This forum has been closed.
    Comments
         
    There are no comments in this forum. Be first and add one

    Featured Videos

    Your JavaScript is turned off or you have an old version of Adobe's Flash Player. Get the latest Flash player.
    London’s Financial Crown at Risk as Rivals Eye Brexit Opportunitiesi
    X
    VOA News
    July 25, 2016 5:09 PM
    By most measures, London rivals New York as the only true global financial center. But Britain’s vote to leave the European Union – so-called ‘Brexit’ – means the city could lose its right to sell services tariff-free across the bloc, risking its position as Europe’s financial headquarters. Already some banks have said they may shift operations to the mainland. Henry Ridgwell reports from London.
    Video

    Video London’s Financial Crown at Risk as Rivals Eye Brexit Opportunities

    By most measures, London rivals New York as the only true global financial center. But Britain’s vote to leave the European Union – so-called ‘Brexit’ – means the city could lose its right to sell services tariff-free across the bloc, risking its position as Europe’s financial headquarters. Already some banks have said they may shift operations to the mainland. Henry Ridgwell reports from London.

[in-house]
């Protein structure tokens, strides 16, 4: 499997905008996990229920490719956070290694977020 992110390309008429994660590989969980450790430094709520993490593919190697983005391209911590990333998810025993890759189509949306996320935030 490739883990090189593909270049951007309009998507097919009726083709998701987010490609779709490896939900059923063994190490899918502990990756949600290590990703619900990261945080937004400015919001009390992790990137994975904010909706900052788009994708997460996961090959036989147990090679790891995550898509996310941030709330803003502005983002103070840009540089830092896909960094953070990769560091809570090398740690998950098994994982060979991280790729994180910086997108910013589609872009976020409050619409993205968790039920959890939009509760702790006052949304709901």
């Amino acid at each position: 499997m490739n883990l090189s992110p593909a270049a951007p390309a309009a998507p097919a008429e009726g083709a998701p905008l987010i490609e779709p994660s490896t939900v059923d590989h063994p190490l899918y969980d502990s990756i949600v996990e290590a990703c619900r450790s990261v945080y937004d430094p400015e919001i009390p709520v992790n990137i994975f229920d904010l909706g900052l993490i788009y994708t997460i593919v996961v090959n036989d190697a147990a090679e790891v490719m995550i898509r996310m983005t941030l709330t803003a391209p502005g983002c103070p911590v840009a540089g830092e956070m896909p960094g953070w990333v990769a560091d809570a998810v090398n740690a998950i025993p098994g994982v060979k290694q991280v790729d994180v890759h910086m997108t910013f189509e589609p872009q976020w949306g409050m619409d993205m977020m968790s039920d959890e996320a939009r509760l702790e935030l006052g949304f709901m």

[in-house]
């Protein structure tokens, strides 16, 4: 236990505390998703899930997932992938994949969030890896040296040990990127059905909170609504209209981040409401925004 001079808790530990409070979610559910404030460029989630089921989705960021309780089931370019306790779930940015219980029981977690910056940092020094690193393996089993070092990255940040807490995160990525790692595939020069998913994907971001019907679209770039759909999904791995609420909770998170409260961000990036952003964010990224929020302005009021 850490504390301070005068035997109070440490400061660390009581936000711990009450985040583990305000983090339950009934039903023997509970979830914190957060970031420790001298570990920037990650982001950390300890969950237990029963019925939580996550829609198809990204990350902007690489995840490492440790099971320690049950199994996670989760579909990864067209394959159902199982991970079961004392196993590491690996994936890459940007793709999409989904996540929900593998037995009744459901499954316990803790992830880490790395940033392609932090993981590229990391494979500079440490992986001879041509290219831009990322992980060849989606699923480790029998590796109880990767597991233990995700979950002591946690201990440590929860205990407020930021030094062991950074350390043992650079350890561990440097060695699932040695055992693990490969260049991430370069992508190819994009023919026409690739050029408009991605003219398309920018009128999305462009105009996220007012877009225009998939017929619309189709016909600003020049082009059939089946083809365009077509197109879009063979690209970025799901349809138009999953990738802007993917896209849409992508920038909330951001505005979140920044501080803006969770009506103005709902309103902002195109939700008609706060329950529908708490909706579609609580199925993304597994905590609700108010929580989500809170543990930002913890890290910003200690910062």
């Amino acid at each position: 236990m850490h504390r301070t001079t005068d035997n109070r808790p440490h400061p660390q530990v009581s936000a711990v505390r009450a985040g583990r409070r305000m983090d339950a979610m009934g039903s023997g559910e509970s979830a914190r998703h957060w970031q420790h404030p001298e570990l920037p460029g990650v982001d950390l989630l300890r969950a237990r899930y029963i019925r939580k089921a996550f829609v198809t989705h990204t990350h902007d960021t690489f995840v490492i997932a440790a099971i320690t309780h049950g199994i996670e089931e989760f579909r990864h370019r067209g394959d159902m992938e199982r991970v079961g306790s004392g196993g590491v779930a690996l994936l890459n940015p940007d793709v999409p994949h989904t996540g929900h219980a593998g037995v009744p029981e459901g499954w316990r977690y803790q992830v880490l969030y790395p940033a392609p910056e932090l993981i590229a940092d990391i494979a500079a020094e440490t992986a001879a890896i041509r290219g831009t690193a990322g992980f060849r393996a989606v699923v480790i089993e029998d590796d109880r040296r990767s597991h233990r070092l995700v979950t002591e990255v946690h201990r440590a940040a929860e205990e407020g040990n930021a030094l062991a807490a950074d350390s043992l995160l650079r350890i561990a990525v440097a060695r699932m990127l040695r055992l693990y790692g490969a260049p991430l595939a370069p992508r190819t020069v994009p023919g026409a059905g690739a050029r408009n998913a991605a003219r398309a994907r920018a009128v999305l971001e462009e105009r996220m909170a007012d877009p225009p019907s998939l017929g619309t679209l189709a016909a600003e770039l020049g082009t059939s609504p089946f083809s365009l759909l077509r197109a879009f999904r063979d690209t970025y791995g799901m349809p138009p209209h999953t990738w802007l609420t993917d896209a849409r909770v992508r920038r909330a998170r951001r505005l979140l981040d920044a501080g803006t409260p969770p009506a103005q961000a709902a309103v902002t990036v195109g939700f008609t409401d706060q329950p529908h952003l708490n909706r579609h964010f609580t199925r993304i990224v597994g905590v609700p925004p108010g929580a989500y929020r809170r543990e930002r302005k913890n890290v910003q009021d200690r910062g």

Video

    Video Recycling Lifeline for Lebanon’s Last Glassblowers

    In a small Lebanese coastal town, one family is preserving a craft that stretches back millennia. The art of glass blowing was developed by Phoenicians in the region, and the Khalifehs say they are the only ones keeping the skill alive in Lebanon. But despite teaming up with an eco-entrepreneur and receiving an unexpected boost from the country’s recent trash crisis the future remains uncertain. John Owens reports from Sarafand.
    Video

    Video Migrants Continue to Risk Lives Crossing US Border from Mexico

    In his speech Thursday before the Republican National Convention, the party’s presidential candidate, Donald Trump, reiterated his proposal to build a wall along the U.S.-Mexico border if elected. Polls show a large percentage of Americans support better control of the nation's southwestern border, but as VOA’s Greg Flakus reports from the border town of Nogales in the Mexican state of Sonora, the situation faced by people trying to cross the border is already daunting.
    Video

    Video In State of Emergency, Turkey’s Erdogan Focuses on Spiritual Movement

    The state of emergency that Turkish President Recep Tayyip Erdogan has declared is giving him even more power to expand a purge that has seen an estimated 60,000 people either arrested or suspended from their jobs. VOA Europe correspondent Luis Ramirez reports from Istanbul.
    Video

    Video Calm the Waters: US Doubles Down Diplomatic Efforts in ASEAN Meetings

    The United States is redoubling diplomatic efforts and looking to upcoming regional meetings to calm the waters after an international tribunal invalidated the legal basis of Beijing's extensive claims in the South China Sea. VOA State Department correspondent Nike Ching has the story.
    Video